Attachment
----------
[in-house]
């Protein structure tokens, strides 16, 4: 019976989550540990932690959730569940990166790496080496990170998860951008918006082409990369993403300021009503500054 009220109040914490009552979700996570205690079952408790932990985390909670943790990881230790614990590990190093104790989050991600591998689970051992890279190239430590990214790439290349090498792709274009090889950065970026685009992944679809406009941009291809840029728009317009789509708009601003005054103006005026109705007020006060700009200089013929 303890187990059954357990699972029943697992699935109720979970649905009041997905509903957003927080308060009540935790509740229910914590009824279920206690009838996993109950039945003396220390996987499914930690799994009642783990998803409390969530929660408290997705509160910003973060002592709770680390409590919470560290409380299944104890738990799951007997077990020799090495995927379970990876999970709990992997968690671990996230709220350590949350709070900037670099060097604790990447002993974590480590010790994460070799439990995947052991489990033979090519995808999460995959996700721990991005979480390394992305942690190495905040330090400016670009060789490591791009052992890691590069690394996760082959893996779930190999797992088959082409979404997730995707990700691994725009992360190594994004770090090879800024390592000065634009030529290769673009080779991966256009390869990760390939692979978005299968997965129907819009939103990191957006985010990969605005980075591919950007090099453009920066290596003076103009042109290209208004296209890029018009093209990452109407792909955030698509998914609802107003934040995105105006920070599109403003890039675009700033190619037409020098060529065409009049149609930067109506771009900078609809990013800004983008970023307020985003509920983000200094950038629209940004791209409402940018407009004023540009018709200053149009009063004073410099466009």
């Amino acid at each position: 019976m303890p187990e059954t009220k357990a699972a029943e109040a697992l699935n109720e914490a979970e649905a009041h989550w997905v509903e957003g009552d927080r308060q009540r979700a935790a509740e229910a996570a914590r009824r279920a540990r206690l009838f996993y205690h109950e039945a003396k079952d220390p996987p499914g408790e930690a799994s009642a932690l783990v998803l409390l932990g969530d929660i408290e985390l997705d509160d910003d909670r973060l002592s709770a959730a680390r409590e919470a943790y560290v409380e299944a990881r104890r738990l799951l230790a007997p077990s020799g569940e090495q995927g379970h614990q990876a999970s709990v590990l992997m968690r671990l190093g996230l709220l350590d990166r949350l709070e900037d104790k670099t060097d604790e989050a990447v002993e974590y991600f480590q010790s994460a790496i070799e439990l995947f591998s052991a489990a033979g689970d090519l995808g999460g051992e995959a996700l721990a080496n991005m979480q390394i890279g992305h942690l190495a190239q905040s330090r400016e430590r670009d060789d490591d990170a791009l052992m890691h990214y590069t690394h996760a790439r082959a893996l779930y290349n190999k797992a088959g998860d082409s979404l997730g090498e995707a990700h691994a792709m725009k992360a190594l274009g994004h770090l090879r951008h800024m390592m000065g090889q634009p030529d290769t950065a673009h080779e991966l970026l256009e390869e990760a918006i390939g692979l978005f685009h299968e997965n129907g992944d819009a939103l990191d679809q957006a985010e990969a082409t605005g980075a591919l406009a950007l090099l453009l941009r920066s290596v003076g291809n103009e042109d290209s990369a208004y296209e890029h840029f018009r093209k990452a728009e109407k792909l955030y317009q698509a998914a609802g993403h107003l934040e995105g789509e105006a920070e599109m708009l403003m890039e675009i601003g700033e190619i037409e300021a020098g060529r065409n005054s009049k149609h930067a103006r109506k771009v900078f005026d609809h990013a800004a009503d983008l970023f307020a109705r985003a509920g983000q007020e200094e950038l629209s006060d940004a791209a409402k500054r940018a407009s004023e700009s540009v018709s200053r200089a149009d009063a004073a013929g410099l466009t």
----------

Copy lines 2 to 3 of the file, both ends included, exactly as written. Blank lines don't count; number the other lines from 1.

């Protein structure tokens, strides 16, 4: 019976989550540990932690959730569940990166790496080496990170998860951008918006082409990369993403300021009503500054 009220109040914490009552979700996570205690079952408790932990985390909670943790990881230790614990590990190093104790989050991600591998689970051992890279190239430590990214790439290349090498792709274009090889950065970026685009992944679809406009941009291809840029728009317009789509708009601003005054103006005026109705007020006060700009200089013929 303890187990059954357990699972029943697992699935109720979970649905009041997905509903957003927080308060009540935790509740229910914590009824279920206690009838996993109950039945003396220390996987499914930690799994009642783990998803409390969530929660408290997705509160910003973060002592709770680390409590919470560290409380299944104890738990799951007997077990020799090495995927379970990876999970709990992997968690671990996230709220350590949350709070900037670099060097604790990447002993974590480590010790994460070799439990995947052991489990033979090519995808999460995959996700721990991005979480390394992305942690190495905040330090400016670009060789490591791009052992890691590069690394996760082959893996779930190999797992088959082409979404997730995707990700691994725009992360190594994004770090090879800024390592000065634009030529290769673009080779991966256009390869990760390939692979978005299968997965129907819009939103990191957006985010990969605005980075591919950007090099453009920066290596003076103009042109290209208004296209890029018009093209990452109407792909955030698509998914609802107003934040995105105006920070599109403003890039675009700033190619037409020098060529065409009049149609930067109506771009900078609809990013800004983008970023307020985003509920983000200094950038629209940004791209409402940018407009004023540009018709200053149009009063004073410099466009």
């Amino acid at each position: 019976m303890p187990e059954t009220k357990a699972a029943e109040a697992l699935n109720e914490a979970e649905a009041h989550w997905v509903e957003g009552d927080r308060q009540r979700a935790a509740e229910a996570a914590r009824r279920a540990r206690l009838f996993y205690h109950e039945a003396k079952d220390p996987p499914g408790e930690a799994s009642a932690l783990v998803l409390l932990g969530d929660i408290e985390l997705d509160d910003d909670r973060l002592s709770a959730a680390r409590e919470a943790y560290v409380e299944a990881r104890r738990l799951l230790a007997p077990s020799g569940e090495q995927g379970h614990q990876a999970s709990v590990l992997m968690r671990l190093g996230l709220l350590d990166r949350l709070e900037d104790k670099t060097d604790e989050a990447v002993e974590y991600f480590q010790s994460a790496i070799e439990l995947f591998s052991a489990a033979g689970d090519l995808g999460g051992e995959a996700l721990a080496n991005m979480q390394i890279g992305h942690l190495a190239q905040s330090r400016e430590r670009d060789d490591d990170a791009l052992m890691h990214y590069t690394h996760a790439r082959a893996l779930y290349n190999k797992a088959g998860d082409s979404l997730g090498e995707a990700h691994a792709m725009k992360a190594l274009g994004h770090l090879r951008h800024m390592m000065g090889q634009p030529d290769t950065a673009h080779e991966l970026l256009e390869e990760a918006i390939g692979l978005f685009h299968e997965n129907g992944d819009a939103l990191d679809q957006a985010e990969a082409t605005g980075a591919l406009a950007l090099l453009l941009r920066s290596v003076g291809n103009e042109d290209s990369a208004y296209e890029h840029f018009r093209k990452a728009e109407k792909l955030y317009q698509a998914a609802g993403h107003l934040e995105g789509e105006a920070e599109m708009l403003m890039e675009i601003g700033e190619i037409e300021a020098g060529r065409n005054s009049k149609h930067a103006r109506k771009v900078f005026d609809h990013a800004a009503d983008l970023f307020a109705r985003a509920g983000q007020e200094e950038l629209s006060d940004a791209a409402k500054r940018a407009s004023e700009s540009v018709s200053r200089a149009d009063a004073a013929g410099l466009t």